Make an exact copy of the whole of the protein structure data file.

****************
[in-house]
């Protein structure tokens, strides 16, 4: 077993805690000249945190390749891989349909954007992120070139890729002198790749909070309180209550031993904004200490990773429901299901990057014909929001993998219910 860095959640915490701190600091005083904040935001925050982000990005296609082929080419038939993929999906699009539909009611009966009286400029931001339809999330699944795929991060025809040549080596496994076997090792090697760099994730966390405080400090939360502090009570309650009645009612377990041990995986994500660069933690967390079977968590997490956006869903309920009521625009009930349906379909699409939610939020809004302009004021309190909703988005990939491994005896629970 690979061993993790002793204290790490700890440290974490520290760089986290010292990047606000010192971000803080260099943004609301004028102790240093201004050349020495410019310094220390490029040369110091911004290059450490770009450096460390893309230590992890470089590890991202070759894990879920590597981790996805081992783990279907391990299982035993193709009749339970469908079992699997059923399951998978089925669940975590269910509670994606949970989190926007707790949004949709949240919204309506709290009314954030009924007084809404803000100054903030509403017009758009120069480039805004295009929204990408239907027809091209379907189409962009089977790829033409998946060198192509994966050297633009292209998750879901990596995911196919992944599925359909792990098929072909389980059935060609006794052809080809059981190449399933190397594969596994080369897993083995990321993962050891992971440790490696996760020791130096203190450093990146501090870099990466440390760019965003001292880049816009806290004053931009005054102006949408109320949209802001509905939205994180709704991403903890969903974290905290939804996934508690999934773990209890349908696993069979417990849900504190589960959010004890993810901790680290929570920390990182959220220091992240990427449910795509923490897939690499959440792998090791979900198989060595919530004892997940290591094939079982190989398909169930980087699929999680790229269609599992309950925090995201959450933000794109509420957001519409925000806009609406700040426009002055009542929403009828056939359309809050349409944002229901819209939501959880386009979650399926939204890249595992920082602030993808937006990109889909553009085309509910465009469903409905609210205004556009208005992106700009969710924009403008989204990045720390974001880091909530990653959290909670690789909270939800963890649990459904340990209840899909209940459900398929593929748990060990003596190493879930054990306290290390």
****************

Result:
[in-house]
């Protein structure tokens, strides 16, 4: 077993805690000249945190390749891989349909954007992120070139890729002198790749909070309180209550031993904004200490990773429901299901990057014909929001993998219910 860095959640915490701190600091005083904040935001925050982000990005296609082929080419038939993929999906699009539909009611009966009286400029931001339809999330699944795929991060025809040549080596496994076997090792090697760099994730966390405080400090939360502090009570309650009645009612377990041990995986994500660069933690967390079977968590997490956006869903309920009521625009009930349906379909699409939610939020809004302009004021309190909703988005990939491994005896629970 690979061993993790002793204290790490700890440290974490520290760089986290010292990047606000010192971000803080260099943004609301004028102790240093201004050349020495410019310094220390490029040369110091911004290059450490770009450096460390893309230590992890470089590890991202070759894990879920590597981790996805081992783990279907391990299982035993193709009749339970469908079992699997059923399951998978089925669940975590269910509670994606949970989190926007707790949004949709949240919204309506709290009314954030009924007084809404803000100054903030509403017009758009120069480039805004295009929204990408239907027809091209379907189409962009089977790829033409998946060198192509994966050297633009292209998750879901990596995911196919992944599925359909792990098929072909389980059935060609006794052809080809059981190449399933190397594969596994080369897993083995990321993962050891992971440790490696996760020791130096203190450093990146501090870099990466440390760019965003001292880049816009806290004053931009005054102006949408109320949209802001509905939205994180709704991403903890969903974290905290939804996934508690999934773990209890349908696993069979417990849900504190589960959010004890993810901790680290929570920390990182959220220091992240990427449910795509923490897939690499959440792998090791979900198989060595919530004892997940290591094939079982190989398909169930980087699929999680790229269609599992309950925090995201959450933000794109509420957001519409925000806009609406700040426009002055009542929403009828056939359309809050349409944002229901819209939501959880386009979650399926939204890249595992920082602030993808937006990109889909553009085309509910465009469903409905609210205004556009208005992106700009969710924009403008989204990045720390974001880091909530990653959290909670690789909270939800963890649990459904340990209840899909209940459900398929593929748990060990003596190493879930054990306290290390």